Research by the National Sleep Foundation found that one of the most common causes of insomnia is anxiety. (1) But what does this have to do with our hormones and how can this help us get a better night’s sleep? Read on to find out.
Why Do We Need Sleep?
Our bodies use sleep to rest and recover. During the day, new experiences help our brain cells to build connections. Whilst we sleep, these connections are developed and strengthened. A good night’s rest is also essential for energy conservation, insulin function and of course, emotional wellbeing.
How Does Sleep Affect Your Hormones?
Hormonal changes in the body mean that anxiety and sleep can become connected in a continuous cycle. Periods of stress cause surges in the stress hormones cortisol and adrenalin as well as increased blood pressure and a rapid heart rate. These symptoms make relaxation and ‘switching off’ extremely difficult. The consequent lack of sleep increase our levels of cortisol and the cycle begins again.
Sleep deprivation affects other hormones too. Insomnia decreases our levels of leptin (the hormone that tells us we’re full) and increases our levels of ghrelin (a hunger-stimulating chemical.) These imbalances can cause a whole host of symptoms including weight gain, mood swings and more.
Hacking Your Sleep Hormones
It may sound obvious, but the best way to lower our cortisol levels is to relax. Finding new ways to unwind including breathing exercises and writing down any thoughts before sleep can help.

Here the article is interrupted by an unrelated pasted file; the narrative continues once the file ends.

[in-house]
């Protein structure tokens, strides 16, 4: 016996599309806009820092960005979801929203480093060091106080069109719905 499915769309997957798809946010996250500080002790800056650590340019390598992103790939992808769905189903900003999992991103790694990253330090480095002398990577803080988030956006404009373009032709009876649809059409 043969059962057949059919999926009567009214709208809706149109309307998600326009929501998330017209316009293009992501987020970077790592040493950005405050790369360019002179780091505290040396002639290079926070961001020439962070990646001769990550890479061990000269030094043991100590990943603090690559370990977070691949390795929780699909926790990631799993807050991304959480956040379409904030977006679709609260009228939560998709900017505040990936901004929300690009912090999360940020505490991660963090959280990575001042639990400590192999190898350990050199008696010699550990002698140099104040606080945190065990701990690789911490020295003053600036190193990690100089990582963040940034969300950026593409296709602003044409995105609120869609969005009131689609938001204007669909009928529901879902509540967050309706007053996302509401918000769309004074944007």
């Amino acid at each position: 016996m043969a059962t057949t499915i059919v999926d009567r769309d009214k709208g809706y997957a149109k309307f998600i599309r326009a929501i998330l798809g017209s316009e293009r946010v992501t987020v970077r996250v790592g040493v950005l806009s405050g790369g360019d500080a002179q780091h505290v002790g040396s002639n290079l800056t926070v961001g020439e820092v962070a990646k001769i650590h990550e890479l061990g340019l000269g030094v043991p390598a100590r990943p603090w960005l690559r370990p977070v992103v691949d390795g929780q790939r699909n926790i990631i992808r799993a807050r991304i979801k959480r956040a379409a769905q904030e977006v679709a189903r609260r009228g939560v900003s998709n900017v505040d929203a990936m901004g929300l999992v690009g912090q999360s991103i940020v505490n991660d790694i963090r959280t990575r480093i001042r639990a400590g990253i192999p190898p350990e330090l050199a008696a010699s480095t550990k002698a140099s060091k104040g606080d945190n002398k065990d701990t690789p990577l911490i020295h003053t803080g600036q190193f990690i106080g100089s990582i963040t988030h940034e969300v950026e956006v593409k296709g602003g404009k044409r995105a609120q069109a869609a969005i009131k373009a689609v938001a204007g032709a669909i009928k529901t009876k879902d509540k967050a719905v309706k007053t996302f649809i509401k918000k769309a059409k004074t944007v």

Our cortisol levels have also been linked to nutrition. Reducing sugar intake, drinking plenty of water and adding probiotics to our diet can all have a positive effect.
Serotonin, also known as the ‘happy hormone,’ plays a major role our nervous system and also impacts (non-REM) deep sleep. This neurotransmitter is also the pre-curser to melatonin, the hormone which initiates sleep. Melatonin is secreted by the brain in a response to night-time and signals to the entire body that it is time to sleep.
Natural Ways To Increase Serotonin
- Get outside. Sunlight is not created equal – the light between 6.00 am – 8.30 am provides the greatest benefit.
- Move your body in a way that feels good. Regular exercise can have mood-boosting effects.
- Consider meditating, which can greatly boost serotonin levels. Studies also show meditation to be an effective treatment for insomnia.
- Tryptophan is the amino acid that helps to form serotonin. You can use a supplement to boost your natural Tryptophan levels, such as Myvitamins 5HTP.
- The conversion process between amino acids and serotonin requires adequate levels of folic acid, B6 and vitamin C. These can be found in beef, broccoli, cashews, chicken, chickpeas or supplements.